Very soon after we started watching TV he started to rough house with me.   I was a little kid and he was big goofy guy.  People do that I guess. But I somehow ended up in his lap quite quickly. He then very quietly told me we were going to do something really fun, but that I wasn’t allowed to tell a soul. I asked him what it was but he did not want to tell me.  It would be a surprise. I didn’t want a surprise so I nagged him until he told me.

He said he wanted to put his fingers inside of me and tickle me there and that would be really cool and I would love it.

I told him I didn’t think so. I remember the way he looked as I told him this. I remember wondering if he would be mad at me if I didn’t do  what he wanted.  He tried to change my mind. It didn’t work.

He was upset. He turned the TV up and told me if I told anyone he had asked me I would get in big trouble.

This is the meta message one gets – that no matter who the perpetrator is – you will get in trouble for his behavior. Your mom will get mad. You will get fired. You will rock the boat. You will cause problems.  SHUT UP.

Though in this situation I did tell my mom. Right away. I remember exactly where she and I were siting when I told her.  She was dutifully horrified and believed my story.   I was so young this suddenly became the moment she had to explain sex to me.

Now remember this was the 60’s.  I watched the Flying Nun, not Premium Cable.  The next day she called his mother and told her what had transpired.   And I remember the mother, her name was Betty Lou, said this could not be true. The mother of this man/boy said her son would never do that and that I must have been making it up. I was lying.

That was the end of my mother’s friendship with Betty Lou. But for me it was the beginning of decades of being harassed, molested, and taken advantage of by men. And the beginning of my understanding if you tell the truth in these situations, you will not be believed.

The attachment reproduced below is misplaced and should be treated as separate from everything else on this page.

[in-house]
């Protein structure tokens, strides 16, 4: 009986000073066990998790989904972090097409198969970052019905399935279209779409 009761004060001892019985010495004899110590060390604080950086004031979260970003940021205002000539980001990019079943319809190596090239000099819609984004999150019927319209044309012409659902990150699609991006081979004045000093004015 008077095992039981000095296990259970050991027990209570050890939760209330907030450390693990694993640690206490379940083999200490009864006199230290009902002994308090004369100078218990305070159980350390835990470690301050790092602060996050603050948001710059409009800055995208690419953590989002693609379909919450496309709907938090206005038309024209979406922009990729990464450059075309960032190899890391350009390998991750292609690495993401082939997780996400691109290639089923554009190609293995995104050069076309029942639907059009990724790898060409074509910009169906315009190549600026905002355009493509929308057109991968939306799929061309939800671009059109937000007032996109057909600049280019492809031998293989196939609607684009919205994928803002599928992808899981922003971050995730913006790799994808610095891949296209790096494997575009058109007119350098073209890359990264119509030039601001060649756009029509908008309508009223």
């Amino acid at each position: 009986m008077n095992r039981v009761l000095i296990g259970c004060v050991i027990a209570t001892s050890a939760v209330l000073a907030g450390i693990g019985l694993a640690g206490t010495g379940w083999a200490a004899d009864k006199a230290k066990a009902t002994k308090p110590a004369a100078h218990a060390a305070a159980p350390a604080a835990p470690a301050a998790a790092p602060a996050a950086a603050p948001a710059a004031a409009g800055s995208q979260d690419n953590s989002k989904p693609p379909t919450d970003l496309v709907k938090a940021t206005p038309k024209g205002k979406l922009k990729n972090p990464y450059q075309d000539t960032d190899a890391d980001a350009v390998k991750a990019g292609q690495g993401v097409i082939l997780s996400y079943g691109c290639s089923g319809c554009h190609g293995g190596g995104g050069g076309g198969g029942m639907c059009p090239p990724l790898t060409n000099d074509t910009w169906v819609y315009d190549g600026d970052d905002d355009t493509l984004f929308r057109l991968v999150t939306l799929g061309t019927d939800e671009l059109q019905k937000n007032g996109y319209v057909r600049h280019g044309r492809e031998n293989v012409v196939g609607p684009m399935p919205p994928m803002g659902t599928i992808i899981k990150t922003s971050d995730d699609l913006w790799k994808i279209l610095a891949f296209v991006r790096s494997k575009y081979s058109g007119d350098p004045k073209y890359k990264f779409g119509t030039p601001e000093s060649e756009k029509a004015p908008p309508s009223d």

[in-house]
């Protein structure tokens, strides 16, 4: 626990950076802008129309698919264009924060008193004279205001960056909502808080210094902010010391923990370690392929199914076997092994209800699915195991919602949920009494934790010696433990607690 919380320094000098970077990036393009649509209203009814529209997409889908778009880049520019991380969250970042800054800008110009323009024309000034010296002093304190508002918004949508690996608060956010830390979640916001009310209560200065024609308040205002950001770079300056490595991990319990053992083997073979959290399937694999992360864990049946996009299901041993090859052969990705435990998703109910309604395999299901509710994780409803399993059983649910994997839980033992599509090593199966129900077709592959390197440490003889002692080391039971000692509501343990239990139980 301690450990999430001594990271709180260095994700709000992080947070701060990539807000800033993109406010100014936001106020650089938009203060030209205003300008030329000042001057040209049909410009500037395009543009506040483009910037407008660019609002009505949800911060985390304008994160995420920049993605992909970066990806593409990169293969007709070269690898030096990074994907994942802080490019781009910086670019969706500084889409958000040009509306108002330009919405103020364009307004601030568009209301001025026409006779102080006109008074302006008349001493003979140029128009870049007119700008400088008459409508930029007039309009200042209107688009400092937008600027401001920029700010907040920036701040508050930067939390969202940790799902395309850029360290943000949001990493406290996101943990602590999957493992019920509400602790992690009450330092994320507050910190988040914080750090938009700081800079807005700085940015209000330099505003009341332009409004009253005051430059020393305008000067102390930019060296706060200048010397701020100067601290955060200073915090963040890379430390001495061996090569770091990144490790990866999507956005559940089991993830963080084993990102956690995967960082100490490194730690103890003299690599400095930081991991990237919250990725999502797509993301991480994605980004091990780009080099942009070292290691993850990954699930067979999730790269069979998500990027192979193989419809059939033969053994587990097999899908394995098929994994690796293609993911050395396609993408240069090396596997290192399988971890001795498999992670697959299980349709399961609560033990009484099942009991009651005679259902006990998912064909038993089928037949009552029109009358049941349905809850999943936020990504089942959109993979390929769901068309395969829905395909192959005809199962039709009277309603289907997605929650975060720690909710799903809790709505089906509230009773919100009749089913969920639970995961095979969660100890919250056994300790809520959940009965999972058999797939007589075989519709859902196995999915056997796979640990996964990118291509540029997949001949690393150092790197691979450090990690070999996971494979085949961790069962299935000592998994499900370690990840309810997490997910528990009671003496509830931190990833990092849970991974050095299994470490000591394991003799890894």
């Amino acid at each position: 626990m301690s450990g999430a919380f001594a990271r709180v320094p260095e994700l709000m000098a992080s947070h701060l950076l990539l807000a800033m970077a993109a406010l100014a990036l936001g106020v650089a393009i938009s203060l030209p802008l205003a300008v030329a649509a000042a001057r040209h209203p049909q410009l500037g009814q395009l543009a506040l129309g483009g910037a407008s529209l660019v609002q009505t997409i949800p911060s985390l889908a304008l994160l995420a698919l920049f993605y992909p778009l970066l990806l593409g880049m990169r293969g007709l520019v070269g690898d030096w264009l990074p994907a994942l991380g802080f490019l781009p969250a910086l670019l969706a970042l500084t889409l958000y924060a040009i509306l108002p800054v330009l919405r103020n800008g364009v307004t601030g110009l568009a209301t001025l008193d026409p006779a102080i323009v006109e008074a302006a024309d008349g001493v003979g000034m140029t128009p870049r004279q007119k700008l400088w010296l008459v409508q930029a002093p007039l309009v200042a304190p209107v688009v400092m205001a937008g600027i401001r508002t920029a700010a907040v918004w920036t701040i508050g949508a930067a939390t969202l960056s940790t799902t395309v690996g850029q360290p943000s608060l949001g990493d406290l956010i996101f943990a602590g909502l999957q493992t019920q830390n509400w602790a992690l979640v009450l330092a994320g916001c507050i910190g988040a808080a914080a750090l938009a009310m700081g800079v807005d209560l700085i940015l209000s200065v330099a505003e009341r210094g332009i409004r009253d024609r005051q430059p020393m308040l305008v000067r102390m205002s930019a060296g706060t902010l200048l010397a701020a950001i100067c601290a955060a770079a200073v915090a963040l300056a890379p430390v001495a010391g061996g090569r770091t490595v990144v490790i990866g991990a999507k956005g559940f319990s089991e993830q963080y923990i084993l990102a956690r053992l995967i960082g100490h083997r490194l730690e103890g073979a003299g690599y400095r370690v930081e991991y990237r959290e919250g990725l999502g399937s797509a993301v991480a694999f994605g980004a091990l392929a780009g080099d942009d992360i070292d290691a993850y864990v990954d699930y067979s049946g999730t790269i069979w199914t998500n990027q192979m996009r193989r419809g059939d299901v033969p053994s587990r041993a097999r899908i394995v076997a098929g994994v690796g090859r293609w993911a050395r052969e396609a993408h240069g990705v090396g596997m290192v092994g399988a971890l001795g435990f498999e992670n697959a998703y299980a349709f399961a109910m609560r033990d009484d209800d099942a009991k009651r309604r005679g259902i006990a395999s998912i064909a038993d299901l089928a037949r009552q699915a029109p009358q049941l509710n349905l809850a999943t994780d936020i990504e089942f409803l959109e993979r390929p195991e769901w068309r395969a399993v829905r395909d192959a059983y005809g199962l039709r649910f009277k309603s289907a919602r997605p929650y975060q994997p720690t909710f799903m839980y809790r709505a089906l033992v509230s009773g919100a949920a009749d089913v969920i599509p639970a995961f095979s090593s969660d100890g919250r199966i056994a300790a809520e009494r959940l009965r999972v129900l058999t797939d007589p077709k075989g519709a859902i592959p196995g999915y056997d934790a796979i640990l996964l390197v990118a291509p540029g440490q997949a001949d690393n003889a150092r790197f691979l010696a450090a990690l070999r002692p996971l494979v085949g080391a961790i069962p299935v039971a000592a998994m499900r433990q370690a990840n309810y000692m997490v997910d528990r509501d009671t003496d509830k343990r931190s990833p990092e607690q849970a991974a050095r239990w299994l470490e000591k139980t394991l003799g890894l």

The second time it happened it was a family member, sort of.  One of my father’s wife’s sons drove me home one Sunday night. He stopped the car at the top of our driveway, odd as one normally went to the bottom.  He turned the car lights off and leaned over and started to aggressively make out with me.  I was 13 and it was the first time I had ever been kissed.  He was old enough to drive and then some. He told me not to tell a soul. It would be our secret. And that time I kept the secret for years.  I was afraid to tell. I was afraid to tell my mother as in those days she did not get on with my father and I didn’t want to deal with that.  I did not want to tell my father for a host of reasons, one being I figured he and his family wouldn’t  believe me and like most women felt I would just get in trouble.  Why bother?   No harm, no foul, keep your mouth shut, no one knows – nothing changes.

And that is the big deal – keep your mouth shut and nothing changes.

One day when I was 15 one of the most popular guys in school started flirting with me in the library. I was so pleased.  The cool guy was paying attention to me.  So this was a case where I responded in some way.  But I thought he liked me.  I thought I had suddenly become popular.  And that is sometimes a part of this, we misread signs. What we take for affection turns out to be aggression.